Although the late Merritt Taylor, Jr. may have been, in some fashion, a “closet railfan,” he was also responsible for the ill-fated Railbus experiment on the Red Arrow Lines in 1967-68. This was an attempt to replace rail with buses that could also run on railroad tracks. Fortunately, the effort proved to be a failure. Taylor had found that he couldn’t simply convert all his rail lines to bus service, without losing much of the rights-of-way in turn due to the terms under which rail service had started many years earlier. It turns out that the requirements of a railcar and a bus are too much different to be combined into a single vehicle. Within a couple years of this experiment, Taylor sold Red Arrow to SEPTA, and the Norristown, Media and Sharon Hill lines remain rail to this day.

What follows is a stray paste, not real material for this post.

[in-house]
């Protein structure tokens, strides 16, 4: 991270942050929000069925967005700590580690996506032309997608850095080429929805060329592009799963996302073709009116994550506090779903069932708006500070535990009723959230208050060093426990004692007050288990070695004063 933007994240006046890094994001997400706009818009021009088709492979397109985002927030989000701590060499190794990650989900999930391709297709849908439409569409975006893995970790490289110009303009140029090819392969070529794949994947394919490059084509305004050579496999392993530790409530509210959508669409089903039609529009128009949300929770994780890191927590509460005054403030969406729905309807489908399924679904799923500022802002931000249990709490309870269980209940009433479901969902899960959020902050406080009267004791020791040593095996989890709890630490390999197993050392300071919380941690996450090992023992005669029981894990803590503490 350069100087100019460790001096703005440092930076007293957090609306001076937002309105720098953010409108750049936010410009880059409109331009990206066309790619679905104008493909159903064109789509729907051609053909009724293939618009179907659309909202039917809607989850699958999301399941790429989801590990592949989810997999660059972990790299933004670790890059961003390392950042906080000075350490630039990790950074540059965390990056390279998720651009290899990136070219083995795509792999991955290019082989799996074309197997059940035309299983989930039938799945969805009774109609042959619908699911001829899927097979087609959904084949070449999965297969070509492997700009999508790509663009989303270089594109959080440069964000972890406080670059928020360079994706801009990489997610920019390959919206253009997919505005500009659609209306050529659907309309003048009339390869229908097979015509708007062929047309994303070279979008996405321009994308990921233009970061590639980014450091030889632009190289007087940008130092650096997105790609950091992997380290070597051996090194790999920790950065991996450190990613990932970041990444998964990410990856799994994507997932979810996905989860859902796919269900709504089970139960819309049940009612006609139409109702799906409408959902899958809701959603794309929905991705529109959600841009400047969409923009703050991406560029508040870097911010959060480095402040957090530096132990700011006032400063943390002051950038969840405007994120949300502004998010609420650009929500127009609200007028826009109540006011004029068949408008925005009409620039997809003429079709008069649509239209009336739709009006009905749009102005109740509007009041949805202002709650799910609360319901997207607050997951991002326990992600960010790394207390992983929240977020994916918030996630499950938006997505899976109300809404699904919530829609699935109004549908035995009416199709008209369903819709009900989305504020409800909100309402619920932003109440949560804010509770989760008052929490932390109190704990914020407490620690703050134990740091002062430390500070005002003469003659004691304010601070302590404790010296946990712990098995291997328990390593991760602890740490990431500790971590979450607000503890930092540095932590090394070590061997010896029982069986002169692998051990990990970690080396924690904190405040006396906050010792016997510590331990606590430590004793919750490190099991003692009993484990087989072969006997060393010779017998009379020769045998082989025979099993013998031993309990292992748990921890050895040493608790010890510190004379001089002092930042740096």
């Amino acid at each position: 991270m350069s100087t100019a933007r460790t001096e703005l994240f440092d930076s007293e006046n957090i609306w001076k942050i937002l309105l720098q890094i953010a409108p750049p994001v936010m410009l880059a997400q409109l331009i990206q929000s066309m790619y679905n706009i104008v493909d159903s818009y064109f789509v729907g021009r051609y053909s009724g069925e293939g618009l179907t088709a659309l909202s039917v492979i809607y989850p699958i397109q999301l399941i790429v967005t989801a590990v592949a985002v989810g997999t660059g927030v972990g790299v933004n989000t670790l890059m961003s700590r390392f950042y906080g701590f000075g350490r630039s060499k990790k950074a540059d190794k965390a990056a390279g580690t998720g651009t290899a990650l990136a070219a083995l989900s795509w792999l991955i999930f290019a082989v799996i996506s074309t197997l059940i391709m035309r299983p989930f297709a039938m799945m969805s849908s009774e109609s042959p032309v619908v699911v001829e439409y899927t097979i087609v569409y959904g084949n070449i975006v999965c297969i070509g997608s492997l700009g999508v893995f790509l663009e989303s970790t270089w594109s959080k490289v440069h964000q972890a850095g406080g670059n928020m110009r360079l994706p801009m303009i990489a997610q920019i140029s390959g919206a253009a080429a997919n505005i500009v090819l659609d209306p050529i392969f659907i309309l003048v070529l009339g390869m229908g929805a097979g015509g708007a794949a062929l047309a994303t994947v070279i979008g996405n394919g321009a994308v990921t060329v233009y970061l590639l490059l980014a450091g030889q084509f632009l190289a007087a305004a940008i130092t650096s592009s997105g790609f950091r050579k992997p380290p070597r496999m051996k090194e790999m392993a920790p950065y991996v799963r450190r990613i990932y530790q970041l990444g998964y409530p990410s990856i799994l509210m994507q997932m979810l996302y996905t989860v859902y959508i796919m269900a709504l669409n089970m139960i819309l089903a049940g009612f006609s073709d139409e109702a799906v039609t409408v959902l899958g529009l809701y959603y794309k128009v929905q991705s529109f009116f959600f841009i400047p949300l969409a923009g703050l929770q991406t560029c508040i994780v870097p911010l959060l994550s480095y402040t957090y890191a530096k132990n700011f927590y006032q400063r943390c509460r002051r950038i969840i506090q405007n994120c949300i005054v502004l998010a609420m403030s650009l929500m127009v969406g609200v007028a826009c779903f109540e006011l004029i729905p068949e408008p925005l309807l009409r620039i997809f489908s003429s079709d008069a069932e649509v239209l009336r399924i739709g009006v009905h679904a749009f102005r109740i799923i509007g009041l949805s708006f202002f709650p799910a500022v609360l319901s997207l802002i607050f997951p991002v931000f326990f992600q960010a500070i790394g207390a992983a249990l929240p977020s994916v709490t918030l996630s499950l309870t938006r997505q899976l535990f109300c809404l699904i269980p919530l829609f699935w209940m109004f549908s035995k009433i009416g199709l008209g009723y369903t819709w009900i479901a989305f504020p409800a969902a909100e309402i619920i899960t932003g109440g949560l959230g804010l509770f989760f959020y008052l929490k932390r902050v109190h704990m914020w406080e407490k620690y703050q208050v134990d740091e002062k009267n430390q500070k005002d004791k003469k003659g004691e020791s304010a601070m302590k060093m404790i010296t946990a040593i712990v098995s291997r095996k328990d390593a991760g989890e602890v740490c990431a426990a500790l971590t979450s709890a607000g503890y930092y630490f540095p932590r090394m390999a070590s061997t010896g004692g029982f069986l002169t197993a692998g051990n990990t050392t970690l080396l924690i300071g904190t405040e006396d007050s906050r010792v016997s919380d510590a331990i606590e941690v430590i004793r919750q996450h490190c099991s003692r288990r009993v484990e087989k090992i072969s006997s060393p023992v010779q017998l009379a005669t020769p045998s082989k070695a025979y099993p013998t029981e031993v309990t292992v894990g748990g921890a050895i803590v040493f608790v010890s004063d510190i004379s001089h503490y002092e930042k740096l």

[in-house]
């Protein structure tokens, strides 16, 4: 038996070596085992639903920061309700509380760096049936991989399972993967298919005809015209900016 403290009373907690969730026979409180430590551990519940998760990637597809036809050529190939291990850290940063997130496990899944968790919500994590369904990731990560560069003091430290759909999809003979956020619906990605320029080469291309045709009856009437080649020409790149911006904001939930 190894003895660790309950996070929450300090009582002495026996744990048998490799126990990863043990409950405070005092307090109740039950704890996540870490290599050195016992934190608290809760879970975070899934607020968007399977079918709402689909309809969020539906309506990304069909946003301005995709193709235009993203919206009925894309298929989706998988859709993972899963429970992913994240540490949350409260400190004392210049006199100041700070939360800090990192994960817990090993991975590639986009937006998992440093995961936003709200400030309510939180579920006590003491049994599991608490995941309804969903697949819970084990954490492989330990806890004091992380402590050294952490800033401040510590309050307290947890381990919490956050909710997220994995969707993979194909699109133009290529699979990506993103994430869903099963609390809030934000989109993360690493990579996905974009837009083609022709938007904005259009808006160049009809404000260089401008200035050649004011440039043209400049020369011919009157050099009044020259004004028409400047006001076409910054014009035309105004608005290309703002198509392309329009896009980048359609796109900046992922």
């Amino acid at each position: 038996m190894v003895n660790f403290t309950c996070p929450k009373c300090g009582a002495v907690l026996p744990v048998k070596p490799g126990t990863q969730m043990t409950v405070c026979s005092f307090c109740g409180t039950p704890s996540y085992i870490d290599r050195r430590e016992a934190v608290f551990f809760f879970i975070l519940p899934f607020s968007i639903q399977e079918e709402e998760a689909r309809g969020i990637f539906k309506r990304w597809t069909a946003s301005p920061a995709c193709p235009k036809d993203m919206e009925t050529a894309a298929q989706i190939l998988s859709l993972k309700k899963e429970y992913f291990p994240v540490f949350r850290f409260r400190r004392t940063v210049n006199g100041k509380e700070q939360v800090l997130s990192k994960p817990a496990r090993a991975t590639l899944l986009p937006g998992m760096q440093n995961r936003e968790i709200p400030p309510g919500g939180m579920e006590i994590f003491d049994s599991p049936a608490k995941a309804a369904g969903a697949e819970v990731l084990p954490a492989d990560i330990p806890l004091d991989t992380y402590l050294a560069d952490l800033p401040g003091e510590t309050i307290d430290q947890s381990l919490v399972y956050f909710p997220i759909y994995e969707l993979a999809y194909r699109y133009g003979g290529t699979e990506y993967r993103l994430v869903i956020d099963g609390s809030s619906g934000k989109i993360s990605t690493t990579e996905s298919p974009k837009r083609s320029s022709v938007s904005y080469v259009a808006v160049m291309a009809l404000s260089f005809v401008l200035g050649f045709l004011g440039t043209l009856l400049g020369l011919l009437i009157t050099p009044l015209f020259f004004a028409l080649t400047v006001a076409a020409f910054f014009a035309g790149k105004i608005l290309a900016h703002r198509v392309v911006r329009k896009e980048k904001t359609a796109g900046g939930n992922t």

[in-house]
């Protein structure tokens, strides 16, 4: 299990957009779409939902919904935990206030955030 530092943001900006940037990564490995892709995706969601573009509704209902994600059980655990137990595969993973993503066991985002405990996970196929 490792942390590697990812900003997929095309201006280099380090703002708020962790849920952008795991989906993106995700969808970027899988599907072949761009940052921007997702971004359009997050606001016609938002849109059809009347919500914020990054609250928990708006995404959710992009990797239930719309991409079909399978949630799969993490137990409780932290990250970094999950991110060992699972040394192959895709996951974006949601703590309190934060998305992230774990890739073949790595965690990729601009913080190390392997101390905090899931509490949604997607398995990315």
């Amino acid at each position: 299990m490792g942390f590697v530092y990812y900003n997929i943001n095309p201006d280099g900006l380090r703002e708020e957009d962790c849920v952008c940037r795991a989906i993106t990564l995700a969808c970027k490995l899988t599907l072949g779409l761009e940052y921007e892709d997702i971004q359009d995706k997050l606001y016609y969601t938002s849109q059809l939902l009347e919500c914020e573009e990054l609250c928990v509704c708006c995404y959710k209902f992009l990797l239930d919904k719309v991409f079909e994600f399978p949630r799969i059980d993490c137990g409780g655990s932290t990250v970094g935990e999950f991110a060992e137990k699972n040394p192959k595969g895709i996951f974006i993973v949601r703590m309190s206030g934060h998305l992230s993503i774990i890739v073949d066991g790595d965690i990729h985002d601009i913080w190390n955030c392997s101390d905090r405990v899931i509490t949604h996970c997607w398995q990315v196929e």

PS- Here is a video with many additional pictures of the Red Arrow Railbus:


Recent Correspondence

The experimental Brill-built pre-PCC 7001 as it appeared at 77th and Vincennes on September 10, 1959, shortly before it was scrapped. (Clark Frazier Photo)

The experimental Brill-built pre-PCC 7001 as it appeared at 77th and Vincennes on September 10, 1959, shortly before it was scrapped. (Clark Frazier Photo)

Hampton Wayt writes:

I am trying to research the history of the design (industrial design or “styling”) of the PCC streetcars. Over the years, two different people have independently indicated to me that industrial designer Donald R. Dohner was responsible for the design of the PCC, but I have been unable to verify it. Dohner was the head of design for Westinghouse Electric and Manufacturing Company from 1930 through 1934 and would work on many transportation designs while employed there. He also had an industrial design firm in Pittsburgh after leaving Westinghouse.